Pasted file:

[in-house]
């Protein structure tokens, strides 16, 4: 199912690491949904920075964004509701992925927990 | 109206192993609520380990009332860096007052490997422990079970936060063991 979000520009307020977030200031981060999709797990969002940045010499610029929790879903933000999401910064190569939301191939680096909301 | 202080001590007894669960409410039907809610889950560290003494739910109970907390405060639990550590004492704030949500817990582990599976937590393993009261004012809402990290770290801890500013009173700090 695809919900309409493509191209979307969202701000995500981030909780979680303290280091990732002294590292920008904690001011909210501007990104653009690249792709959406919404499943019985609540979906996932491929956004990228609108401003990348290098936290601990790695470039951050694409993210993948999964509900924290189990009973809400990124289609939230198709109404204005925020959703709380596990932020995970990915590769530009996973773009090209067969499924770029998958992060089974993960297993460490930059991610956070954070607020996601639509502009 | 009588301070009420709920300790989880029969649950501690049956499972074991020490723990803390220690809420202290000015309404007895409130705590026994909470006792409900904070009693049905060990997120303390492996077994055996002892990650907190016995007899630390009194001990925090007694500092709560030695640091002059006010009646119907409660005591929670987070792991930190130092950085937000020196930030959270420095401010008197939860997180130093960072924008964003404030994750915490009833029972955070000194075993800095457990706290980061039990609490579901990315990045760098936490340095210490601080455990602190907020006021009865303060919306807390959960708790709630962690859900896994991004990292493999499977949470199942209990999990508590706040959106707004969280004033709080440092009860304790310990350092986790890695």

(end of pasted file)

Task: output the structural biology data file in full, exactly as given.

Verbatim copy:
[in-house]
């Protein structure tokens, strides 16, 4: 199912690491949904920075964004509701992925927990 | 109206192993609520380990009332860096007052490997422990079970936060063991 979000520009307020977030200031981060999709797990969002940045010499610029929790879903933000999401910064190569939301191939680096909301 | 202080001590007894669960409410039907809610889950560290003494739910109970907390405060639990550590004492704030949500817990582990599976937590393993009261004012809402990290770290801890500013009173700090 695809919900309409493509191209979307969202701000995500981030909780979680303290280091990732002294590292920008904690001011909210501007990104653009690249792709959406919404499943019985609540979906996932491929956004990228609108401003990348290098936290601990790695470039951050694409993210993948999964509900924290189990009973809400990124289609939230198709109404204005925020959703709380596990932020995970990915590769530009996973773009090209067969499924770029998958992060089974993960297993460490930059991610956070954070607020996601639509502009 | 009588301070009420709920300790989880029969649950501690049956499972074991020490723990803390220690809420202290000015309404007895409130705590026994909470006792409900904070009693049905060990997120303390492996077994055996002892990650907190016995007899630390009194001990925090007694500092709560030695640091002059006010009646119907409660005591929670987070792991930190130092950085937000020196930030959270420095401010008197939860997180130093960072924008964003404030994750915490009833029972955070000194075993800095457990706290980061039990609490579901990315990045760098936490340095210490601080455990602190907020006021009865303060919306807390959960708790709630962690859900896994991004990292493999499977949470199942209990999990508590706040959106707004969280004033709080440092009860304790310990350092986790890695």